Poa

Poa
Poa annua.jpg
Annual meadow-grass (Poa annua)
Scientific classification edit
Kingdom:Plantae
Clade:Angiosperms
Clade:Monocots
Clade:Commelinids
Order:Poales
Family:Poaceae
Subfamily:Pooideae
Tribe:Poeae
Genus:Poa
L.
Synonyms[1]
  • Panicularia Heist. ex Fabr.
  • Poagris Raf.
  • Paneion Lunell
  • Anthochloa Nees & Meyen
  • Dasypoa Pilg.
  • Libyella Pamp.
  • Bellardiochloa Chiov.
  • Arctopoa (Griseb.) Prob.
  • Parodiochloa C.E.Hubb.
  • Tovarochloa T.D.Macfarl. & But
  • Tzvelevia E.B.Alexeev
  • Ochlopoa (Asch. & Graebn.) H.Scholz
  • Nicoraepoa Soreng & L.J.Gillespie
"Bluegrass": The seed pods go from green to purplish blue to brown. During the purplish blue phase the seed stems have a navy-blue coating.
Rough meadow-grass (Poa trivialis), showing the ligule structure

Poa[2] is a genus of about 500 species of grasses, native to the temperate regions of both hemispheres. Common names include meadow-grass (mainly in Europe and Asia), bluegrass (mainly in North America), tussock (some New Zealand species), and speargrass. Poa (πόα) is Greek for "fodder". Poa are members of the Pooideae subfamily of the Poaceae family.[3][4][5][6]

Bluegrass, which has green leaves, derives its name from the seed heads, which are blue when the plant is allowed to grow to its natural height of two to three feet (0.6 to 0.9 meters).[7][8][9]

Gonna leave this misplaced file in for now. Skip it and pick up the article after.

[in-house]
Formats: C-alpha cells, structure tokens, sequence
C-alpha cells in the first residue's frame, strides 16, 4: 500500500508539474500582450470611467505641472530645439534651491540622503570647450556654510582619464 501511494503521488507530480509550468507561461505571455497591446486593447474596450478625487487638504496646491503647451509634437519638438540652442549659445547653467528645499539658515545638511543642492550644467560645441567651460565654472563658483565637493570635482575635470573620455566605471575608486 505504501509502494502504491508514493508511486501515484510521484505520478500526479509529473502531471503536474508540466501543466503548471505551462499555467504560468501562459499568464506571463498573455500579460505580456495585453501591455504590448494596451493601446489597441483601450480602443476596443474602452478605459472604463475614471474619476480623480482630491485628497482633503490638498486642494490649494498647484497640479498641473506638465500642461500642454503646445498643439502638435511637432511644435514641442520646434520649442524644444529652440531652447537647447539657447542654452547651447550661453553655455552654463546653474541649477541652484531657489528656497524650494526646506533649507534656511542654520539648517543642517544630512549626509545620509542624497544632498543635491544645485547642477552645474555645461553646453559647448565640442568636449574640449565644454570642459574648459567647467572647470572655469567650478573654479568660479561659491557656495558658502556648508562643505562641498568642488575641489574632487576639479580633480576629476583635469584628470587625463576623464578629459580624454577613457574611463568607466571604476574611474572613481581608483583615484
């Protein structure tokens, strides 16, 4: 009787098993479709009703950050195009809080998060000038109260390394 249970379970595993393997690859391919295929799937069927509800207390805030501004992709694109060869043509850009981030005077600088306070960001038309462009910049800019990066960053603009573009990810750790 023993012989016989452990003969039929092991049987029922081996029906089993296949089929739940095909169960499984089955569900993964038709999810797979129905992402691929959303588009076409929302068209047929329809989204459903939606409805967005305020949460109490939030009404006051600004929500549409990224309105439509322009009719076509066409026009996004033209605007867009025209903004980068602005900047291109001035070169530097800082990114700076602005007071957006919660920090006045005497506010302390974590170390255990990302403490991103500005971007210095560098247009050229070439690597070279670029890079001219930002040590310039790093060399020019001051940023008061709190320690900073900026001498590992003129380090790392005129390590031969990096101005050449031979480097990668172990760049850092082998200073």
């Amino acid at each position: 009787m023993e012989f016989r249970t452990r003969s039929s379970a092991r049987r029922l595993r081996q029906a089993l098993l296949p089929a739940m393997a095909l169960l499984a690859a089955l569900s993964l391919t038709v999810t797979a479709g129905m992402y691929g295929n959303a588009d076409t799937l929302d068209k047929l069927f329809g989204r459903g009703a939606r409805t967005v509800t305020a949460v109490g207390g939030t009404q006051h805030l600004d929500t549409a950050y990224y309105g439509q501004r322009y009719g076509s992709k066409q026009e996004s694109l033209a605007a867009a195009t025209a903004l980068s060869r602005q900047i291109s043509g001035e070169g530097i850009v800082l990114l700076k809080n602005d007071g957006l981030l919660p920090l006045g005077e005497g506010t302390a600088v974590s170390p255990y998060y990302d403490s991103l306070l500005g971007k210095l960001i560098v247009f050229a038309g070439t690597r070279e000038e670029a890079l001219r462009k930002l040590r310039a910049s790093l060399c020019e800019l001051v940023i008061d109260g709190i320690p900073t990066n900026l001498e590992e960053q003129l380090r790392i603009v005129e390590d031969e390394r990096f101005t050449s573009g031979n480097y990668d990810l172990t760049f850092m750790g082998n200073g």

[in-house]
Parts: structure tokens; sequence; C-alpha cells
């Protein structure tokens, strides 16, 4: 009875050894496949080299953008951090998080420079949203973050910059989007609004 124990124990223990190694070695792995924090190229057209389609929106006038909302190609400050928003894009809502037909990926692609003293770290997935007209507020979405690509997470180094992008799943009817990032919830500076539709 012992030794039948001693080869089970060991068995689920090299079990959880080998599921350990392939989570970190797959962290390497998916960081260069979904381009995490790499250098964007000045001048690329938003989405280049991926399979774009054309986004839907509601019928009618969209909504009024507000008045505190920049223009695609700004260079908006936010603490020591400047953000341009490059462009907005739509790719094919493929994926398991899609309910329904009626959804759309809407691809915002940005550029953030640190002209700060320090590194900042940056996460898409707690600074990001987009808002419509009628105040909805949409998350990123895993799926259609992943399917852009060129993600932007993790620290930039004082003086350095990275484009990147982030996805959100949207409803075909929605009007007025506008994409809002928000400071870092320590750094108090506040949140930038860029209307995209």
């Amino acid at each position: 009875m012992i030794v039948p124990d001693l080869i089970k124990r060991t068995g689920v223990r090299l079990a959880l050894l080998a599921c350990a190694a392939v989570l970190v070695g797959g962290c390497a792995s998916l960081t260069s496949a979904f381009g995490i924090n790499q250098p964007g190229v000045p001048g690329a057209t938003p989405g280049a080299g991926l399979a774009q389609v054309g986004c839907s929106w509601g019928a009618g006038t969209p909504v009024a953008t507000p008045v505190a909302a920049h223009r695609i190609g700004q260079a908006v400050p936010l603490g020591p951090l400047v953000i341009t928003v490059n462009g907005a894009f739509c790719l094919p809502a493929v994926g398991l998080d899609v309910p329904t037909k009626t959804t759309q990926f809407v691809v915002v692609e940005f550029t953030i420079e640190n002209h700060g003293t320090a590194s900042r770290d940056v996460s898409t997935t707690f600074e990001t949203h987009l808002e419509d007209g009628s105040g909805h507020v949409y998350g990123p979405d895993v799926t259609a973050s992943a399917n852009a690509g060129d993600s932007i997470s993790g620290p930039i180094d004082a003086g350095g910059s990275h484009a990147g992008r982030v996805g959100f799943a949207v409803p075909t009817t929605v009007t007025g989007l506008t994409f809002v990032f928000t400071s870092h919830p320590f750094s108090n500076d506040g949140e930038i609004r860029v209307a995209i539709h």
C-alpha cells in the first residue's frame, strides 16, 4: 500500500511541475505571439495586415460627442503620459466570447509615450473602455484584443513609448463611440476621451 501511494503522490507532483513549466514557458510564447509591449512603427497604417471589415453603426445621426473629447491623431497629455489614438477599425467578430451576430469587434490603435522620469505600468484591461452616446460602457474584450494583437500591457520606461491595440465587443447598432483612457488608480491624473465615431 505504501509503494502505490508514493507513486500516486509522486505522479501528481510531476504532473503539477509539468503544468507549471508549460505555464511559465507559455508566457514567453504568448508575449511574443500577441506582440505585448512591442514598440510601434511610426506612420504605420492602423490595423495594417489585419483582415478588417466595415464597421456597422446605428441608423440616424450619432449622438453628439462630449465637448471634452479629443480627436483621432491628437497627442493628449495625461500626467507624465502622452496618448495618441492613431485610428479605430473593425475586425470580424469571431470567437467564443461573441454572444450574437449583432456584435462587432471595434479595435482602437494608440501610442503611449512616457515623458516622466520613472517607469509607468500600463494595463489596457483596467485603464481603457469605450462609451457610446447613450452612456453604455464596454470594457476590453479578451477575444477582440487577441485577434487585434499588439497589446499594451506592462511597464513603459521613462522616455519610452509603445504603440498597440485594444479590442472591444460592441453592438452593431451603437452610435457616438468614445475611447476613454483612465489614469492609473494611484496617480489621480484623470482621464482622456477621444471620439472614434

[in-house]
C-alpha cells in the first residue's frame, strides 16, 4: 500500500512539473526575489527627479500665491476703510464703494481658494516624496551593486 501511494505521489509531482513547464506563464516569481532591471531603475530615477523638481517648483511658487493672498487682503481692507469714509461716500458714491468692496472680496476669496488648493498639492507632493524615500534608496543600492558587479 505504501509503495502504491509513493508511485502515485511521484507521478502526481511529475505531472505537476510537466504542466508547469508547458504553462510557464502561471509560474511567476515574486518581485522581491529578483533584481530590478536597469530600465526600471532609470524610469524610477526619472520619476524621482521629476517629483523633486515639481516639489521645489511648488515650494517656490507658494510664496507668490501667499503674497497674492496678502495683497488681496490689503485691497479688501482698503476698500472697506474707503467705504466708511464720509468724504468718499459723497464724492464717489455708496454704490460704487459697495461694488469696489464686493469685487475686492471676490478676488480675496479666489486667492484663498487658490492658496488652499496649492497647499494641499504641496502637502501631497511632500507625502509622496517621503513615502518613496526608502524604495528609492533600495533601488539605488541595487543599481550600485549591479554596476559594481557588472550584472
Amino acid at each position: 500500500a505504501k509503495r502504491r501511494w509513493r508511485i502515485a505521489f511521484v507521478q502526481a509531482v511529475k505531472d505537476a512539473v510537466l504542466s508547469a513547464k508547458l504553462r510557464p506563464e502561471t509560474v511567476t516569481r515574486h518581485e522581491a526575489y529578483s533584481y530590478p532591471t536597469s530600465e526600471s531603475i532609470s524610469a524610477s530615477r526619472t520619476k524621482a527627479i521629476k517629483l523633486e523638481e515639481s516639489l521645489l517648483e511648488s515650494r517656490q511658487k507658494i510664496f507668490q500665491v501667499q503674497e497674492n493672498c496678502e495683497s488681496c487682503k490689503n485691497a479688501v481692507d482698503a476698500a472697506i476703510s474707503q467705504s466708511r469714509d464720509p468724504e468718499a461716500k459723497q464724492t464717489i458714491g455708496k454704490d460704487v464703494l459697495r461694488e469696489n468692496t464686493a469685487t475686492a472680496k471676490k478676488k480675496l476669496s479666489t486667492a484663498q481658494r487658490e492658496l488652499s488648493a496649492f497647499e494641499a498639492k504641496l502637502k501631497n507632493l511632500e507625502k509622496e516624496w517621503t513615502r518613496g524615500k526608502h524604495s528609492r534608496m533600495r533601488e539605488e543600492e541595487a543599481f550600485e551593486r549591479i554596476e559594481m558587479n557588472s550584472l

The genus Poa includes both annual and perennial species. Most are monoecious, but a few are dioecious (separate male and female plants). The leaves are narrow, folded or flat, sometimes bristled, and with the basal sheath flattened or sometimes thickened, with a blunt or hooded apex and membranaceous ligule.[10][11][12]

Cultivation and uses

Many of the species are important pasture plants, used extensively by grazing livestock. Kentucky bluegrass (Poa pratensis) is the most extensively used cool-season grass used in lawns, sports fields, and golf courses in the United States.[13] Annual bluegrass (Poa annua) can sometimes be considered a weed.[14]

According to second-century physician Galen, the roots of certain species are good for treating fresh wounds and bleeding. In the sixteenth century, Poa grasses were used to treat inflammation of the kidney.[15]

Some of the Poa species are popular for gardens and for landscaping in New Zealand.

Other Languages
العربية: قبأ
asturianu: Poa
беларуская: Метлюжок
català: Poa
Cebuano: Poa
dansk: Rapgræs
Deutsch: Rispengräser
Diné bizaad: Tsinyaa tłʼoh
eesti: Nurmikas
Ελληνικά: Πόα
español: Poa
Esperanto: Poo
فارسی: چمن (سرده)
français: Poa (plante)
հայերեն: Դաշտավլուկ
hornjoserbsce: Lipnica
hrvatski: Vlasnjača
Bahasa Indonesia: Poa
íslenska: Sveifgrös
italiano: Poa (botanica)
ქართული: თივაქასრა
қазақша: Қоңырбас
lietuvių: Miglė
македонски: Ливадарка
Nederlands: Beemdgras
norsk: Rapp
oʻzbekcha/ўзбекча: Qoʻngʻirbosh
polski: Wiechlina
português: Poa
русский: Мятлик
suomi: Nurmikat
svenska: Gröen
українська: Тонконіг
vepsän kel’: Nor'mik
Winaray: Poa
中文: 早熟禾属